I am picking up on Arun’s usual thoughtful piece about the legality of sting operations. Perhaps, I have missed much of the literature, but I have yet to see a good substantive discussion of the legal and constitutional dimensions of the problem (based on statutory provisions and caselaw), and I think our blog should fill that void. For instance, there is a clear issue of whether sting operations constitute illegal entrapment under Indian criminal law. But, on the other hand, there is the strong free-speech dimension that would trump ordinary statutory prohibitions. For instance, is there a New York Times v. Sullivan-type exemption when a sting operation involves a public figure? Can newspapers claim a firmer basis to indulge in sting operations than broadcasting media based on their traditionally stronger protections under Article 19 (1) (a)?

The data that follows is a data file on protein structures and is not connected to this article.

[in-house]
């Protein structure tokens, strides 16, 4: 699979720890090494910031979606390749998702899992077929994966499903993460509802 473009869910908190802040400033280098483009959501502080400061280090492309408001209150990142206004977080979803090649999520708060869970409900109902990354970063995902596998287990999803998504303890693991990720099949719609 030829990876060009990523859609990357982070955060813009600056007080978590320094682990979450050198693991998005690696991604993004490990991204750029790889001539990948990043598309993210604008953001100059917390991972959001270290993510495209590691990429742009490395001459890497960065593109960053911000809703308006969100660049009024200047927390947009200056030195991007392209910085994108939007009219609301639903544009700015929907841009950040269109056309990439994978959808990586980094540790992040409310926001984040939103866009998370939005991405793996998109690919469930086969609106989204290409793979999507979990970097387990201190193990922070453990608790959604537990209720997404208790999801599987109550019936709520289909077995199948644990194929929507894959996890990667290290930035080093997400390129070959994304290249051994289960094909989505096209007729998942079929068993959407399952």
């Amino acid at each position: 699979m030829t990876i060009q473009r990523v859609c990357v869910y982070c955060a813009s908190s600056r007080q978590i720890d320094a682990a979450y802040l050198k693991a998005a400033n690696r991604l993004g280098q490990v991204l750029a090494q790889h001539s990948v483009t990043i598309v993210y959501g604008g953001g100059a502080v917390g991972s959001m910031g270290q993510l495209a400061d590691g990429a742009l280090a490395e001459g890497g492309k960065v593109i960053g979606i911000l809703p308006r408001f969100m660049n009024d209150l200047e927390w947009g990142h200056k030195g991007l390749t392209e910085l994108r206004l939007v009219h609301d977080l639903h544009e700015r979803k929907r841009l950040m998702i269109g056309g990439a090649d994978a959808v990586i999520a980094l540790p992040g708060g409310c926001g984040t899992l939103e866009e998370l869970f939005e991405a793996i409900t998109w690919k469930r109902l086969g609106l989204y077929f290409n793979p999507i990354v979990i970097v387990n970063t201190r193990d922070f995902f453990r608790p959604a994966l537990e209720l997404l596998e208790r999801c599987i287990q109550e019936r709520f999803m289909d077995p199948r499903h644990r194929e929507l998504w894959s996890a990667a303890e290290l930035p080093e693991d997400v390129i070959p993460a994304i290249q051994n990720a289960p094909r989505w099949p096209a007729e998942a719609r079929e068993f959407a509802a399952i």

I recently had the opportunity to discuss this issue with Sevanti Ninan, India’s leading media commentator. Sevanti noted that there is a provision under the Prenatal Diagnotic Techniques (Amendment) Act of 1994 was the only statutory provision that allows sting operations. I found she has elaborated upon these views in this article. We clearly need more research on this issue.